This guided tour of The Club’s most riveting journeys includes hundreds of photos and fascinating anecdotes about The Club’s distinguished members, including Teddy Roosevelt, Neil Armstrong, and Jane Goodall. From the darkest depths of the ocean to the highest points on Earth and to outer space and beyond, this book shares not just the inspirational history of modern exploration, but also reveals how it has evolved and continues to be relevant—even urgent—today.

Praise

“Readers will be invigorated by these tales of against-the-odds grit and determination . . . which are accompanied by striking full-color photos, ship logs, and maps. Armchair adventurers, take note.”Publishers Weekly

Author

The Explorers Club is a multidisciplinary professional society dedicated to the advancement of field research, scientific exploration and resource conservation. Headquartered in New York City with a community of Chapters around the world, they has been supporting scientific expeditions of all disciplines, and uniting our members in the bonds of good fellowship since 1904.

Excerpt

Introduction

The sign itself isn’t flashy. It’s easy to miss. At 46 East Seventieth Street, just two blocks from Central Park, hangs a plaque that says the explorers club.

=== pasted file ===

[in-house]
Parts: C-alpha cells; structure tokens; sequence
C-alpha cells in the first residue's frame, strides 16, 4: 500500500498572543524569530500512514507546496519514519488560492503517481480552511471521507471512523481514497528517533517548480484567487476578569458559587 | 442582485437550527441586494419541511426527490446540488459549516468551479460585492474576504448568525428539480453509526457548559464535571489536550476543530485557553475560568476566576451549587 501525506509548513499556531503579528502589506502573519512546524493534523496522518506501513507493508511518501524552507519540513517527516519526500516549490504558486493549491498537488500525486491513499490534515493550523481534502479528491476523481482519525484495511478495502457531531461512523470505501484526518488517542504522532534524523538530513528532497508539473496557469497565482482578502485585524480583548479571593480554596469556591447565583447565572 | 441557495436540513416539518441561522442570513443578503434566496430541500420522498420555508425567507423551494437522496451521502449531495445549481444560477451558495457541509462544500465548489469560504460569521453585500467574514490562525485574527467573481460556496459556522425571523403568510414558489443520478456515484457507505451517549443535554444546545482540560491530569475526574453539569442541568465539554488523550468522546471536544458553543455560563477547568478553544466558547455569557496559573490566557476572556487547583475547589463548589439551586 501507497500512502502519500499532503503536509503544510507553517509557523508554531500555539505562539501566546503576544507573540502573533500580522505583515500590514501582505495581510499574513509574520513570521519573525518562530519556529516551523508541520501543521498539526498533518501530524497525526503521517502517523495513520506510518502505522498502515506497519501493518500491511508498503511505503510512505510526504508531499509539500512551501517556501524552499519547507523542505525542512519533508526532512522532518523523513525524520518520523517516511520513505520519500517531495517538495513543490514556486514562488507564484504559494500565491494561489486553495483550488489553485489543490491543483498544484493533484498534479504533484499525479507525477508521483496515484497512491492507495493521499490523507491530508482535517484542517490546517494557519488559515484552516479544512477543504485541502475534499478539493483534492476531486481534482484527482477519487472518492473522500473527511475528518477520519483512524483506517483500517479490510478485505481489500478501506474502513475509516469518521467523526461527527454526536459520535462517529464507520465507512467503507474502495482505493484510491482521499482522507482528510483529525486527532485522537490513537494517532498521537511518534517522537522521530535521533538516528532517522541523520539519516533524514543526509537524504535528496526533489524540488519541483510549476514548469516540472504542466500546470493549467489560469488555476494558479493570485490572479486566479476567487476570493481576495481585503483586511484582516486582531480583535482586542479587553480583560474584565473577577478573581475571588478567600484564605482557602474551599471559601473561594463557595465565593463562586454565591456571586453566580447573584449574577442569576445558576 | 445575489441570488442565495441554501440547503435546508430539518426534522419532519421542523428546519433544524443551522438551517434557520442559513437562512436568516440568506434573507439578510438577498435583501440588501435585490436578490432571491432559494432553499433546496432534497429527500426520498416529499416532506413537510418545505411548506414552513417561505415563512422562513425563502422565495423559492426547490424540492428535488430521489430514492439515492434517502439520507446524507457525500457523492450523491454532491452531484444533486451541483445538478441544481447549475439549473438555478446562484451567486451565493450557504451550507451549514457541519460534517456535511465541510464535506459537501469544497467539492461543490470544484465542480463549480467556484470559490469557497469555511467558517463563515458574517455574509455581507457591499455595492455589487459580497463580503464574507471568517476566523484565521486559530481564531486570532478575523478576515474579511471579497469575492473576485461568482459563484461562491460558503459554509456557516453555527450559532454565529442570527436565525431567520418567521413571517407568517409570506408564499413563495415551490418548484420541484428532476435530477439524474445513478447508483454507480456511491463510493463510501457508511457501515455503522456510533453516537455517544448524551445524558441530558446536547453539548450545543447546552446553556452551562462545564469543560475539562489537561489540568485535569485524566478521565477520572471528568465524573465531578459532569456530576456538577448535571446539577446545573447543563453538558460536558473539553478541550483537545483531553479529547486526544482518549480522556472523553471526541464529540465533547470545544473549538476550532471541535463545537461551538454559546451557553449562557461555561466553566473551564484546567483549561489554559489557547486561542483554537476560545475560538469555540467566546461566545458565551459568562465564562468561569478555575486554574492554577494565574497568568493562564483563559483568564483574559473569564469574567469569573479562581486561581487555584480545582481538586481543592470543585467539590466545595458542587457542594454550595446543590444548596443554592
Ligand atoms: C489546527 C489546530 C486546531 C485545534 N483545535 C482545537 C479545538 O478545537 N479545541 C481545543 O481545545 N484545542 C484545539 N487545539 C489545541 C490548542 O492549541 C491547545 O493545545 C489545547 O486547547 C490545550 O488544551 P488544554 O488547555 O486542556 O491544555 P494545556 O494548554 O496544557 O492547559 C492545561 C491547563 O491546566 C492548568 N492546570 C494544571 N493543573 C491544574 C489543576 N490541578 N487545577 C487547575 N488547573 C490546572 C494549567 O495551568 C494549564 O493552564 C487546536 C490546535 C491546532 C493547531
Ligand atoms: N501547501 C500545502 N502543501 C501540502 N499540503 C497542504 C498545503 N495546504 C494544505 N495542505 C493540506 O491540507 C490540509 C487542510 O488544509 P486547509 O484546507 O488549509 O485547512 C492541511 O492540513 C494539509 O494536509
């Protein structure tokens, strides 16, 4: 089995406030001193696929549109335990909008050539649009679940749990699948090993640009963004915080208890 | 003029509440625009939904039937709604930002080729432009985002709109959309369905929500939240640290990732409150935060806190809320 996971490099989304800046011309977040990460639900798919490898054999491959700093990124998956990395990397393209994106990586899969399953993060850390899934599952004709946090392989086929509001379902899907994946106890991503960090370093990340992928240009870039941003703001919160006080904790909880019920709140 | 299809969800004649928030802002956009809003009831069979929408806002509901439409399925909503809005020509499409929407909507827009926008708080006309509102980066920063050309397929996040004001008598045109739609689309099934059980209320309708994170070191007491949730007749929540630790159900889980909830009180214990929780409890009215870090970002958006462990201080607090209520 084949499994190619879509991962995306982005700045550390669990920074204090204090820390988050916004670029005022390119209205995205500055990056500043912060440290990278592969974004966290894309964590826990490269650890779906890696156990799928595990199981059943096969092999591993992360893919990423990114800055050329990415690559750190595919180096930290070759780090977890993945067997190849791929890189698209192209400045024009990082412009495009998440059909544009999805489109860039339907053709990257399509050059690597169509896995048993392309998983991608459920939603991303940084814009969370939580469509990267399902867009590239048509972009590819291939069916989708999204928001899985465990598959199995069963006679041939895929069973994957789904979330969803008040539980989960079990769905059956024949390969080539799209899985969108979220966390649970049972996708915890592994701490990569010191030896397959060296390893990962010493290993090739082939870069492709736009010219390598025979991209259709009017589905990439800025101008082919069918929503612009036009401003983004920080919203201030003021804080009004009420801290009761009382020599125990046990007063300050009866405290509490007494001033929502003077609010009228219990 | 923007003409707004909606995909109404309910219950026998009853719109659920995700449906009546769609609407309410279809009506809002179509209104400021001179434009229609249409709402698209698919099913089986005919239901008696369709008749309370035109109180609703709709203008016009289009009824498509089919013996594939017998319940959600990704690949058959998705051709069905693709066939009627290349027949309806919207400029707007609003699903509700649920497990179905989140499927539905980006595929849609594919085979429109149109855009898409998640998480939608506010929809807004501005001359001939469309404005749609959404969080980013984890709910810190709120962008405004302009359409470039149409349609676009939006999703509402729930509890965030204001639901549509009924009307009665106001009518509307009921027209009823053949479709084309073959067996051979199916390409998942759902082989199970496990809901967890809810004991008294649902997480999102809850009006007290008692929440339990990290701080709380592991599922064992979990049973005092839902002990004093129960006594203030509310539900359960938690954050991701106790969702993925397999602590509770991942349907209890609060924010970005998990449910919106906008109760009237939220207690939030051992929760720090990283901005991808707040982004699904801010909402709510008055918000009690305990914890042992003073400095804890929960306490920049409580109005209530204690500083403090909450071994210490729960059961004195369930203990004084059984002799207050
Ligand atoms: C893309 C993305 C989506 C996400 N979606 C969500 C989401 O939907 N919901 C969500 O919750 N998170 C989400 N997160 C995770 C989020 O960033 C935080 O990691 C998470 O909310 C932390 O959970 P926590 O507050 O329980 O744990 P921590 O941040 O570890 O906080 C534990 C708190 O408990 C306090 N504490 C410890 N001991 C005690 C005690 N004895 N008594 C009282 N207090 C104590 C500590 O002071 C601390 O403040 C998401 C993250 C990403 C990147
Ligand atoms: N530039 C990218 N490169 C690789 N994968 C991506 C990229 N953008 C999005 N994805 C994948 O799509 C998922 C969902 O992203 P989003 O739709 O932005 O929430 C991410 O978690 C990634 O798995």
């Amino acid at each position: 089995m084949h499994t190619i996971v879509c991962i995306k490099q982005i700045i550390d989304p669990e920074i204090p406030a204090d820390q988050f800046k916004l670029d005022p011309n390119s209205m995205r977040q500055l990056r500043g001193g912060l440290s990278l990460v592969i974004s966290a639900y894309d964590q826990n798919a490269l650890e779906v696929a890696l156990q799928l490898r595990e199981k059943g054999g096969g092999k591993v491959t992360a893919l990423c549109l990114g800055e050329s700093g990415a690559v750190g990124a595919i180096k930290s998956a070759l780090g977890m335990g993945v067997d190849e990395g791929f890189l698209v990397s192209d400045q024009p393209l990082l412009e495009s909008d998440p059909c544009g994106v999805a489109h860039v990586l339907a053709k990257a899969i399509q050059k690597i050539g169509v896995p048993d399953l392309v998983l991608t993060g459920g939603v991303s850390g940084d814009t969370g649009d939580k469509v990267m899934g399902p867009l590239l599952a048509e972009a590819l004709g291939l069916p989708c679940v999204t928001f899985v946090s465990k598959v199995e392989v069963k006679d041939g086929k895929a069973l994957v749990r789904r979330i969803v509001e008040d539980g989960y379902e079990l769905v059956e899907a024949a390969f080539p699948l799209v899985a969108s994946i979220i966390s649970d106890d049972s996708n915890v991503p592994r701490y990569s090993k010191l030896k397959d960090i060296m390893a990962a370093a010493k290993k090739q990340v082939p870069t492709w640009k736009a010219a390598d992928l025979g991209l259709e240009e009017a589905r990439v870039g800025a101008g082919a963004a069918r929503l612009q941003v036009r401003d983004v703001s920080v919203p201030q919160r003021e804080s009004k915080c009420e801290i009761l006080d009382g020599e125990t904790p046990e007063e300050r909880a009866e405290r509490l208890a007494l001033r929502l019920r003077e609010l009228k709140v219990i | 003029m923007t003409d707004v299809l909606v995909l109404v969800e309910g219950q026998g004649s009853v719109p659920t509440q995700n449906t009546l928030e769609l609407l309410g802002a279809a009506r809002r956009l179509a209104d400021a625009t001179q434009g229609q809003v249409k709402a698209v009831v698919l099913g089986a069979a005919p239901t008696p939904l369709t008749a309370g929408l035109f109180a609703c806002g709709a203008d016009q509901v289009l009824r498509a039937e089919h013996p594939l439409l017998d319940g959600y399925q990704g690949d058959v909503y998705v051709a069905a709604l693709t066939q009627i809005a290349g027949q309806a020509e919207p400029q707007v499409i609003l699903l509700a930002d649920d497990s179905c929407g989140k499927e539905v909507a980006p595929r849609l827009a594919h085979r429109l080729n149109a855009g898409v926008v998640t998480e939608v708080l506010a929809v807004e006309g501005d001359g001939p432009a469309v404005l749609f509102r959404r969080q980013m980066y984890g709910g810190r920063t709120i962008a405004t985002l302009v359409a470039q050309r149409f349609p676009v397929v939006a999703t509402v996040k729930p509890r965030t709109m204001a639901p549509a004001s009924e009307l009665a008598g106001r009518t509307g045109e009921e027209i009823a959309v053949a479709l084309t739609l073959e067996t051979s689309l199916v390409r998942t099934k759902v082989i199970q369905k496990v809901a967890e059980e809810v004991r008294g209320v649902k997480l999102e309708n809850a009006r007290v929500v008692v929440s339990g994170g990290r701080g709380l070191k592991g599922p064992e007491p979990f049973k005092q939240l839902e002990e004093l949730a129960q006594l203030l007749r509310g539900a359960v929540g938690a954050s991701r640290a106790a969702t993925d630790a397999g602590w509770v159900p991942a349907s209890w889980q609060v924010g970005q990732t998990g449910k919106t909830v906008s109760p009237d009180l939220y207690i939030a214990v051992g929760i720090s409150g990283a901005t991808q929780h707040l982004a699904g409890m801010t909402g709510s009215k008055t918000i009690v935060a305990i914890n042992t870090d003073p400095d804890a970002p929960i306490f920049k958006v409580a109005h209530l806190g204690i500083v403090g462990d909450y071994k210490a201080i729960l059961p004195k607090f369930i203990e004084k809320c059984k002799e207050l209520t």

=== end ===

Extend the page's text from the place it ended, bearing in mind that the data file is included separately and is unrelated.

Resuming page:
Most people stroll right past this humble sign. But some are curious. They might notice a mysterious flag by the doorway—a flag not linked to any nation or city or state. Or they might spot the stained glass windows above, which look like they’re from Windsor Castle. (They are.) Or perhaps they see that the door itself is made of heavy wrought iron, the kind of imposing entrance that’s fit for a fortress.

Then they open the door.

And the moment you set foot inside The Explorers Club, you leave the streets of New York and enter a world that seems to exist in another dimension. It’s a place of history and adventure. A shrine to science and wonder. Over six creaky floors of this Neo-Jacobean mansion—impossibly larger than you would guess from the street—you’ll find a never-ending collection of treasures from the past: sixteenth-century maps, the books of Napoleon, flags from the Apollo astronauts.